Supply chains rely on human connection: The evolving role of talents

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It’s undoubtedly true that technology is set to have a big impact on every part of supply-chain operations, be it planning or logistics.

With the constant focus on digital solutions, companies may inadvertently be forgetting a loophole. This is because the technology-first approach ignores an important truth: the intensely human nature of the supply chain.

COVID-19 created a major shift in the way organisations are working with supply chain planners. Working with planners was previously more transactional; such as, “Can you send me this piece of information? Or can you get me this piece of data?”. Planners during those times were unsung heroes. Either you did your job and things were on time and on budget, which is what was expected, or you got in trouble if KPIs weren’t met.

Now in our post-pandemic world, there is a lot more admiration and visibility for keeping organisations operational at a human level. And the mindset has shifted to: “Let’s try to solve this problem together and come out with the best solution for everybody!”. This means no longer having sales try to fix a customer’s problem, or having purchasing fix a purchasing problem.

The lines of communication are more open than ever to figuring out the best end-to-end solution, not just for a specific issue, but for the entire organisation.

Supply chain is now such a common newsroom topic – you can have a conversation and mention supply chain, and people will instantly have some level of understanding about what you do.

A few years ago, it was simply not the case and would lead to a lengthy discussion about what supply chains are, why they are important, and what you do in that space.

The new focus is impactful (not just urgent) work

The planners among the supply chain cycle have been trying to address these shifts by questioning and focusing on more urgent work that needs to be done. This is a huge shift for the profession.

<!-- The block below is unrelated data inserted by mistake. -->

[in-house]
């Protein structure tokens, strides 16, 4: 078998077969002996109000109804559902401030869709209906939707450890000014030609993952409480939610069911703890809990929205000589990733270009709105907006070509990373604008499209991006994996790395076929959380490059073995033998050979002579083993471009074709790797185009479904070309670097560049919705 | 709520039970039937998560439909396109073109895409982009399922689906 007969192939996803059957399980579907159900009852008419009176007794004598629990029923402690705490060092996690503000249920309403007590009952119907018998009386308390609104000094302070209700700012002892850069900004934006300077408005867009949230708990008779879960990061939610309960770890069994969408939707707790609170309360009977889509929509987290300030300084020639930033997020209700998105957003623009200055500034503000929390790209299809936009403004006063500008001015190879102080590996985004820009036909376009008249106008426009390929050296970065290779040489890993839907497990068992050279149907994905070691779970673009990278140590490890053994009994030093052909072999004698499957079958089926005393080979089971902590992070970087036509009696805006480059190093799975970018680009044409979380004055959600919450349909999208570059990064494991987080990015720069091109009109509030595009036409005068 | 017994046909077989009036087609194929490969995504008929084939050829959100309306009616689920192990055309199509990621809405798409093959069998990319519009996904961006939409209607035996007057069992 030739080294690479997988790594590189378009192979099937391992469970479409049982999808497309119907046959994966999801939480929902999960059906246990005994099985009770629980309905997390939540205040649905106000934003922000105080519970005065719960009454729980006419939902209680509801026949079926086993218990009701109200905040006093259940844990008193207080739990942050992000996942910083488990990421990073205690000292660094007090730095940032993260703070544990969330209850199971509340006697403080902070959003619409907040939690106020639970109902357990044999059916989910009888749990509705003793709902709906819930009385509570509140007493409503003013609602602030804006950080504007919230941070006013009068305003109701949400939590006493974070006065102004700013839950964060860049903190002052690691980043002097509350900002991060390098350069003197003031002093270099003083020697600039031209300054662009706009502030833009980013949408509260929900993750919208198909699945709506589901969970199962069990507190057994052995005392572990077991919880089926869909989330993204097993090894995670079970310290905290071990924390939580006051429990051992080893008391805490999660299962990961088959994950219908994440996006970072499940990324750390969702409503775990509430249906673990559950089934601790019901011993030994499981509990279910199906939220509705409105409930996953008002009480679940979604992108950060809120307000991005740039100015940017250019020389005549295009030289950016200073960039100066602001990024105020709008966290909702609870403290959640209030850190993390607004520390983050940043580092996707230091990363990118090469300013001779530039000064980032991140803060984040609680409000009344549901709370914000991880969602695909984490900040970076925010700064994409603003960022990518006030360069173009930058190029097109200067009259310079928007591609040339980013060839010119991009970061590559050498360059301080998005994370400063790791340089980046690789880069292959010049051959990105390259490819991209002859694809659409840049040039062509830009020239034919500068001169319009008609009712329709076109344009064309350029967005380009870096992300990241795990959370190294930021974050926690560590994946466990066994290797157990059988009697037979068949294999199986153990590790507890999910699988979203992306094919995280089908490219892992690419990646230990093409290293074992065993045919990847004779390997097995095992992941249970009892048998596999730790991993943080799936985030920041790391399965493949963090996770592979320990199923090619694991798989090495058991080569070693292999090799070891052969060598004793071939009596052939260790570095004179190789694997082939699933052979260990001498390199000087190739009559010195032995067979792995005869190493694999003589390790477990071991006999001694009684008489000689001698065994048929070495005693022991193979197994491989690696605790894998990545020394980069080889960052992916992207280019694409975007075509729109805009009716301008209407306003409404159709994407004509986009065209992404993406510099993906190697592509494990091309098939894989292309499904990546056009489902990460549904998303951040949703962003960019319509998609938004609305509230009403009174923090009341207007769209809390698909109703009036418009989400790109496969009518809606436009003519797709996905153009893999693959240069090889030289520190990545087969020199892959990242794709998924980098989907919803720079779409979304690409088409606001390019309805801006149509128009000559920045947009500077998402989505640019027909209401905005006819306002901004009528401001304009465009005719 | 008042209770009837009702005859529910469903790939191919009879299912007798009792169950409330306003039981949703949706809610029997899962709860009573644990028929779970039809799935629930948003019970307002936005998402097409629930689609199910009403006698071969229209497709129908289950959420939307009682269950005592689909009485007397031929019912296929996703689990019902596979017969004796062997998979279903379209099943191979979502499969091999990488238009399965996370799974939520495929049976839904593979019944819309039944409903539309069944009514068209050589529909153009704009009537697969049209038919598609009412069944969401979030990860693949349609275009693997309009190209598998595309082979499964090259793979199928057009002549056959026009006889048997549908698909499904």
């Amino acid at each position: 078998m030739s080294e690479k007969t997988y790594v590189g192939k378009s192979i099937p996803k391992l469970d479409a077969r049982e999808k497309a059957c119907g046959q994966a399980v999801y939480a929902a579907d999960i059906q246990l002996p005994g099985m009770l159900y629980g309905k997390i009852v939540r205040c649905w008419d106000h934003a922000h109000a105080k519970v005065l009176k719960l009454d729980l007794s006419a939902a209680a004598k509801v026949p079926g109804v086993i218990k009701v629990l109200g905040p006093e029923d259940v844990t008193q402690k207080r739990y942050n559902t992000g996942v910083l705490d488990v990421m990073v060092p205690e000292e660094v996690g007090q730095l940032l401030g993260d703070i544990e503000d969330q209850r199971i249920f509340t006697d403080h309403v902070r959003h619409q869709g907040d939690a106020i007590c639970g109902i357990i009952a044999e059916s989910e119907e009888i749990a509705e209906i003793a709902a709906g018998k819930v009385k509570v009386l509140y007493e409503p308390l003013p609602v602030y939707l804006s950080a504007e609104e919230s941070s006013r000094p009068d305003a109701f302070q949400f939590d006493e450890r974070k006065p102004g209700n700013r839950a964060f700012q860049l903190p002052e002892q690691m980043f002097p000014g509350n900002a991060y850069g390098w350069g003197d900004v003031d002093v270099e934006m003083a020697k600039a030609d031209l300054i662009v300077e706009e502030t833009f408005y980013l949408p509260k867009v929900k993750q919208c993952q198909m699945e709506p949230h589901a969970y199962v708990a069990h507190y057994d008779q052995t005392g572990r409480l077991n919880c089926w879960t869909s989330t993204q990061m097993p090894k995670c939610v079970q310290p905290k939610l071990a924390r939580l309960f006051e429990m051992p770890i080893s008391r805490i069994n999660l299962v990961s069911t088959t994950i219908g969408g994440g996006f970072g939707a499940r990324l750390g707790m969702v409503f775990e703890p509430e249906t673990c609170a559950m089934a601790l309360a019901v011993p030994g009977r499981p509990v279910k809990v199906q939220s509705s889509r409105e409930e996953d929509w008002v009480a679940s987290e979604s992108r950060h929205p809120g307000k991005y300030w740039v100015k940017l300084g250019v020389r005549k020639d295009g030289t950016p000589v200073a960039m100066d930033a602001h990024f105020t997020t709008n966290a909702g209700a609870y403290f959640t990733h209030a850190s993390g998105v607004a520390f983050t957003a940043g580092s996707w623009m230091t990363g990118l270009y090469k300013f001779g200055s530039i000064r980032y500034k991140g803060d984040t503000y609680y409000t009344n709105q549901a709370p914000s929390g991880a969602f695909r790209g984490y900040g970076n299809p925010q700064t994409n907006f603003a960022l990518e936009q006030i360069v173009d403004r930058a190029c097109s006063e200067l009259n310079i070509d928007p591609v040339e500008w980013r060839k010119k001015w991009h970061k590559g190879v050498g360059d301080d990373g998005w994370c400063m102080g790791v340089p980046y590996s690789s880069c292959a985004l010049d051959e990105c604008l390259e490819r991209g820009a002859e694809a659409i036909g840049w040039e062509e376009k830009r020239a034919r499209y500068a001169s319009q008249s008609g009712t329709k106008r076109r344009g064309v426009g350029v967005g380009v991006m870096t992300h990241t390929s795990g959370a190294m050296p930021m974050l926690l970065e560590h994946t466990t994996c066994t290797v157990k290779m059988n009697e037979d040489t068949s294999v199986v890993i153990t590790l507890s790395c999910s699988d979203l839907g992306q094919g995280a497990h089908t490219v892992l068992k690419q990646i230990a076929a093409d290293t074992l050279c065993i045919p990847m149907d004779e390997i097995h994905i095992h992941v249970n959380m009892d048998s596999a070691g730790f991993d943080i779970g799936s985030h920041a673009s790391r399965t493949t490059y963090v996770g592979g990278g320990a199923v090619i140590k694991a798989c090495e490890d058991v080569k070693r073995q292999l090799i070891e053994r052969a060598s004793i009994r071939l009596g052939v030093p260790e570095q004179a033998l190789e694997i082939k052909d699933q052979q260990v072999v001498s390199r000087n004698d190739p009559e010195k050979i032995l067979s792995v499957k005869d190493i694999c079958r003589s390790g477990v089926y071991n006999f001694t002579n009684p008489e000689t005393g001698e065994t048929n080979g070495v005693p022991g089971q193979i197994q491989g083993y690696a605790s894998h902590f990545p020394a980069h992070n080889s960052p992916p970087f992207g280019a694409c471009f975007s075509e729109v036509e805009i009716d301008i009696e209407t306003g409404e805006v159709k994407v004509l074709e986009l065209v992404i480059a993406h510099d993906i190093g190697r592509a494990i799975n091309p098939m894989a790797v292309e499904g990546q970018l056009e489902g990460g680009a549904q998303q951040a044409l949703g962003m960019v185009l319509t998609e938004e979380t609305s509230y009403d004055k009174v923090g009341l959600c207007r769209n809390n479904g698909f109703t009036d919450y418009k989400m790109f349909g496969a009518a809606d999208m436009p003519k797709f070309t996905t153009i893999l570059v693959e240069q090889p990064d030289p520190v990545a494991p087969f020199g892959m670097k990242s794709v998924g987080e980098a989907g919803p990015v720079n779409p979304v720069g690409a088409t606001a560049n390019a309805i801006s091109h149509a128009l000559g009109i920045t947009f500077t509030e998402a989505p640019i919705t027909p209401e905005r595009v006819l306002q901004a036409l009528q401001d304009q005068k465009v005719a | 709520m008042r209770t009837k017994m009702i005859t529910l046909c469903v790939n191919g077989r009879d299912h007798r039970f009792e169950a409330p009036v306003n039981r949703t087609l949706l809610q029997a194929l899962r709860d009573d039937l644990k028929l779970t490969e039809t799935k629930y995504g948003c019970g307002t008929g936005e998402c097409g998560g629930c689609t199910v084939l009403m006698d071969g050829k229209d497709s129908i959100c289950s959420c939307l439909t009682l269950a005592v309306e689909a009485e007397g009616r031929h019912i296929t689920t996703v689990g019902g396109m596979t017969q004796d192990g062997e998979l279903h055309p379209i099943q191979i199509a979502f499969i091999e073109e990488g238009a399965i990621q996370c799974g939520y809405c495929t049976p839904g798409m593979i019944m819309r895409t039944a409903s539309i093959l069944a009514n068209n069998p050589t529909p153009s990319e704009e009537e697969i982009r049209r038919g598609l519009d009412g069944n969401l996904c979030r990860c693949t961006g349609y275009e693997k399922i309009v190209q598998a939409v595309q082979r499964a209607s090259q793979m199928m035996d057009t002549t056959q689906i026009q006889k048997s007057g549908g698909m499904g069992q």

You will find higher forms of employee satisfaction in supply chain roles today as there are more improvements when performing their daily activities, and the associated recognition for the important work they do. The “Great Resignation” may have had a huge impact that left companies struggling to find quality talent. To attract that talent, you need the right people, processes and technology in place.

The most significant value we have seen is when technology can help planners in the supply chain with time savings. Before, it was a task for planners to spend days manually entering data into their enterprise resource planning tool and various Excel spreadsheets to generate forecasts. Now they can complete the same task within hours while providing more in-depth analysis.

The key thing is to remove silos and empower team members with tools to automate tedious tasks.

COVID-19 isn’t the first, and certainly won’t be the last major disruption that will upend old supply chain beliefs. But perhaps it will be the one that re-shapes it to put people at the forefront and use it to look at technology through a human lens.

Talents for the future

Advances in supply chain technologies and supply chain concepts must be matched by advances in talent management capabilities.

This includes accessing new sources of talent through the gig economy. Future supply chain professionals must drive the organisation’s strategy rather than just the supply chain strategy, and having the right people on your team is essential.

To help clients assess their talent strategy, there have been instances where personas were used to identify if the person is a technologist, orchestrator, analyst or innovator.

Rather than each persona being an individual, it’s more likely that the supply chain professionals of the future will have a mix of these personas and getting the right mix in future supply chain roles are important for companies to move at the speed of change.

The right technology helps but it doesn’t run itself – it requires people that are driven and adaptable. Supply chains are human, after all.


Greg Quirk is an Industry and Solutions Marketing – Product Marketing Manager at Kinaxis, Inc. Mr. Quirk has over 20 years of progressively senior high tech industry experience, predominantly in product management and product marketing. With an electronic systems engineering degree, he understands the technical details and combines that with a MBA and his passion for explaining the “why” behind the technology highlighting why people should care.

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